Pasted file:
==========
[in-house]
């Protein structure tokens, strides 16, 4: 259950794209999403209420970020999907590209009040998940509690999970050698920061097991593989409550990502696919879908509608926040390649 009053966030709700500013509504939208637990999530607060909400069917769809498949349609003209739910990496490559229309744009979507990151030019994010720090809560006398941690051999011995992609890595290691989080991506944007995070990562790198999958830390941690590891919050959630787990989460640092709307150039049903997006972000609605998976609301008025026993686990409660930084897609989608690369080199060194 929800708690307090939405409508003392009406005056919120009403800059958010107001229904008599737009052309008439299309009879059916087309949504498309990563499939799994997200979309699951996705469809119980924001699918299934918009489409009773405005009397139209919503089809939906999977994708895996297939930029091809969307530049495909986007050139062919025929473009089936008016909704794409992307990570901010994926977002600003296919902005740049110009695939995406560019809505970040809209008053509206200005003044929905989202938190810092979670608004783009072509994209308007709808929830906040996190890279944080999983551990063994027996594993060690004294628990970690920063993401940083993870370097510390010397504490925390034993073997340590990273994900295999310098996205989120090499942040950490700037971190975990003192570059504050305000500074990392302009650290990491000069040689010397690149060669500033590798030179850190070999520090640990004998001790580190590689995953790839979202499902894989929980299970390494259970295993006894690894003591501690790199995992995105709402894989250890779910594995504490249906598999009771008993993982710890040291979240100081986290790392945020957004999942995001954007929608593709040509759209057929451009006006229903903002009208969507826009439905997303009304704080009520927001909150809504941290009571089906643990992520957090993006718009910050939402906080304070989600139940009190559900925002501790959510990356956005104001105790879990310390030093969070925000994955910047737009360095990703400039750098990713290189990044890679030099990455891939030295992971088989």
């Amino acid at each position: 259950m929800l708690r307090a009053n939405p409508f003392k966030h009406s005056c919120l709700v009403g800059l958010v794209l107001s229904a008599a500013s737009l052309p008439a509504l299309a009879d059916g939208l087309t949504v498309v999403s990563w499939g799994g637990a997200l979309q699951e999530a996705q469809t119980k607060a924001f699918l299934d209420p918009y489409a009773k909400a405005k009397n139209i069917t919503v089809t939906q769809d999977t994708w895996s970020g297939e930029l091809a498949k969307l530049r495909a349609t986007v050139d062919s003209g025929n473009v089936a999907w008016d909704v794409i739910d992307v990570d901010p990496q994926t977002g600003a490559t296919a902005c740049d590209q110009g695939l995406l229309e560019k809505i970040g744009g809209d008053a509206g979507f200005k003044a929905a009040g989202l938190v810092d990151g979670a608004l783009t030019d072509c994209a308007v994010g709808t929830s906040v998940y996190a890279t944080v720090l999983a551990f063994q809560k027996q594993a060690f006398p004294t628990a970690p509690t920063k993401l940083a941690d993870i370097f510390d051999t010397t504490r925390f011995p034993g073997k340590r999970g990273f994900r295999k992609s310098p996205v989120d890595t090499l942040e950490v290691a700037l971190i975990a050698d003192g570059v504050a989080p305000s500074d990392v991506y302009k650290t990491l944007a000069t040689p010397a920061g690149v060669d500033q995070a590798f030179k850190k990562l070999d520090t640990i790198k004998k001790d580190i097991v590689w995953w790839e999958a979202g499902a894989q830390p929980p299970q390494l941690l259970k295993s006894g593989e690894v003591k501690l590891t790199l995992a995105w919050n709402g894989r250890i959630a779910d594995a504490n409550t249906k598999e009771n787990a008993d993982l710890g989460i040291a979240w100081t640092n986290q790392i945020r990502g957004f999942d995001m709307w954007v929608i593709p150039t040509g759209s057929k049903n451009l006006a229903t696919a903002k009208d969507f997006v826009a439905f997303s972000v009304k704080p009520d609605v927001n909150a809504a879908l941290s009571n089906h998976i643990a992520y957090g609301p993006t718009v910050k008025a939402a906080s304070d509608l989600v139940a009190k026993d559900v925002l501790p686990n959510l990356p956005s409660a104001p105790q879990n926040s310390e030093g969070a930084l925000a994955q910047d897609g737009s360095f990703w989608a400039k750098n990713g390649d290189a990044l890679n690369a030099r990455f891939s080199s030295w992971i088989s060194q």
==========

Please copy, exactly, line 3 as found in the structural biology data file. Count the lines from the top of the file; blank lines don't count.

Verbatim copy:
């Amino acid at each position: 259950m929800l708690r307090a009053n939405p409508f003392k966030h009406s005056c919120l709700v009403g800059l958010v794209l107001s229904a008599a500013s737009l052309p008439a509504l299309a009879d059916g939208l087309t949504v498309v999403s990563w499939g799994g637990a997200l979309q699951e999530a996705q469809t119980k607060a924001f699918l299934d209420p918009y489409a009773k909400a405005k009397n139209i069917t919503v089809t939906q769809d999977t994708w895996s970020g297939e930029l091809a498949k969307l530049r495909a349609t986007v050139d062919s003209g025929n473009v089936a999907w008016d909704v794409i739910d992307v990570d901010p990496q994926t977002g600003a490559t296919a902005c740049d590209q110009g695939l995406l229309e560019k809505i970040g744009g809209d008053a509206g979507f200005k003044a929905a009040g989202l938190v810092d990151g979670a608004l783009t030019d072509c994209a308007v994010g709808t929830s906040v998940y996190a890279t944080v720090l999983a551990f063994q809560k027996q594993a060690f006398p004294t628990a970690p509690t920063k993401l940083a941690d993870i370097f510390d051999t010397t504490r925390f011995p034993g073997k340590r999970g990273f994900r295999k992609s310098p996205v989120d890595t090499l942040e950490v290691a700037l971190i975990a050698d003192g570059v504050a989080p305000s500074d990392v991506y302009k650290t990491l944007a000069t040689p010397a920061g690149v060669d500033q995070a590798f030179k850190k990562l070999d520090t640990i790198k004998k001790d580190i097991v590689w995953w790839e999958a979202g499902a894989q830390p929980p299970q390494l941690l259970k295993s006894g593989e690894v003591k501690l590891t790199l995992a995105w919050n709402g894989r250890i959630a779910d594995a504490n409550t249906k598999e009771n787990a008993d993982l710890g989460i040291a979240w100081t640092n986290q790392i945020r990502g957004f999942d995001m709307w954007v929608i593709p150039t040509g759209s057929k049903n451009l006006a229903t696919a903002k009208d969507f997006v826009a439905f997303s972000v009304k704080p009520d609605v927001n909150a809504a879908l941290s009571n089906h998976i643990a992520y957090g609301p993006t718009v910050k008025a939402a906080s304070d509608l989600v139940a009190k026993d559900v925002l501790p686990n959510l990356p956005s409660a104001p105790q879990n926040s310390e030093g969070a930084l925000a994955q910047d897609g737009s360095f990703w989608a400039k750098n990713g390649d290189a990044l890679n690369a030099r990455f891939s080199s030295w992971i088989s060194q």